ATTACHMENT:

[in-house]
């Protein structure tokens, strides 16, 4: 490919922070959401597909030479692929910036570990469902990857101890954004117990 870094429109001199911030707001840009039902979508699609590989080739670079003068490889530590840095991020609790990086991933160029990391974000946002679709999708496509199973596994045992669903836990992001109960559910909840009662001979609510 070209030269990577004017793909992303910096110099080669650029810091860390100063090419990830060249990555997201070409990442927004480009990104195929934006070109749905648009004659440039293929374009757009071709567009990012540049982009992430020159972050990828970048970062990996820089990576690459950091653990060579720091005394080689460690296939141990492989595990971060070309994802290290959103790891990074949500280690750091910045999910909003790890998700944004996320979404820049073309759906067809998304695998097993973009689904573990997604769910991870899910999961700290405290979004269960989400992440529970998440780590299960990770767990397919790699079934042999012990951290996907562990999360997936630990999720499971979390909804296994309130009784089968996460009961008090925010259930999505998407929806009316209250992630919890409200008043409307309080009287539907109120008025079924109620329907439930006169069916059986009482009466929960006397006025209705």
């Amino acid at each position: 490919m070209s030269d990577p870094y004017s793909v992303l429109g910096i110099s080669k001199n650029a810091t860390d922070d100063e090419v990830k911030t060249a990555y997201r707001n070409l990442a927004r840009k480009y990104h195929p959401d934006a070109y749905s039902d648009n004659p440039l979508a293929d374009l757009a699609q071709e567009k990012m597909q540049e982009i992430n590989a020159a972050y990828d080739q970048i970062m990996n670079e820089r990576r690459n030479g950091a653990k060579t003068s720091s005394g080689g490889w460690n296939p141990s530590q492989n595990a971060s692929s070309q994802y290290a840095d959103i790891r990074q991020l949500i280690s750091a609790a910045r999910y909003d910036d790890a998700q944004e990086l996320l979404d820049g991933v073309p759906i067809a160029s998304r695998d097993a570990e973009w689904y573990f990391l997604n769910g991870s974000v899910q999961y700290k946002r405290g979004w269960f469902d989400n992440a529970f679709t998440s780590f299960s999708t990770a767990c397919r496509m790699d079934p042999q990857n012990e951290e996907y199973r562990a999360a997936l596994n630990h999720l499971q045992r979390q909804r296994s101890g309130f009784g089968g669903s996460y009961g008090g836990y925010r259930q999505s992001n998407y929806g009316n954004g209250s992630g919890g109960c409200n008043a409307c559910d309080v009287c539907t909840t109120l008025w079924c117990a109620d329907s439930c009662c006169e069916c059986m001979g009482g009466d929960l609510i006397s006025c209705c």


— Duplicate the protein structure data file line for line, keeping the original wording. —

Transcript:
[in-house]
């Protein structure tokens, strides 16, 4: 490919922070959401597909030479692929910036570990469902990857101890954004117990 870094429109001199911030707001840009039902979508699609590989080739670079003068490889530590840095991020609790990086991933160029990391974000946002679709999708496509199973596994045992669903836990992001109960559910909840009662001979609510 070209030269990577004017793909992303910096110099080669650029810091860390100063090419990830060249990555997201070409990442927004480009990104195929934006070109749905648009004659440039293929374009757009071709567009990012540049982009992430020159972050990828970048970062990996820089990576690459950091653990060579720091005394080689460690296939141990492989595990971060070309994802290290959103790891990074949500280690750091910045999910909003790890998700944004996320979404820049073309759906067809998304695998097993973009689904573990997604769910991870899910999961700290405290979004269960989400992440529970998440780590299960990770767990397919790699079934042999012990951290996907562990999360997936630990999720499971979390909804296994309130009784089968996460009961008090925010259930999505998407929806009316209250992630919890409200008043409307309080009287539907109120008025079924109620329907439930006169069916059986009482009466929960006397006025209705």
């Amino acid at each position: 490919m070209s030269d990577p870094y004017s793909v992303l429109g910096i110099s080669k001199n650029a810091t860390d922070d100063e090419v990830k911030t060249a990555y997201r707001n070409l990442a927004r840009k480009y990104h195929p959401d934006a070109y749905s039902d648009n004659p440039l979508a293929d374009l757009a699609q071709e567009k990012m597909q540049e982009i992430n590989a020159a972050y990828d080739q970048i970062m990996n670079e820089r990576r690459n030479g950091a653990k060579t003068s720091s005394g080689g490889w460690n296939p141990s530590q492989n595990a971060s692929s070309q994802y290290a840095d959103i790891r990074q991020l949500i280690s750091a609790a910045r999910y909003d910036d790890a998700q944004e990086l996320l979404d820049g991933v073309p759906i067809a160029s998304r695998d097993a570990e973009w689904y573990f990391l997604n769910g991870s974000v899910q999961y700290k946002r405290g979004w269960f469902d989400n992440a529970f679709t998440s780590f299960s999708t990770a767990c397919r496509m790699d079934p042999q990857n012990e951290e996907y199973r562990a999360a997936l596994n630990h999720l499971q045992r979390q909804r296994s101890g309130f009784g089968g669903s996460y009961g008090g836990y925010r259930q999505s992001n998407y929806g009316n954004g209250s992630g919890g109960c409200n008043a409307c559910d309080v009287c539907t909840t109120l008025w079924c117990a109620d329907s439930c009662c006169e069916c059986m001979g009482g009466d929960l609510i006397s006025c209705c």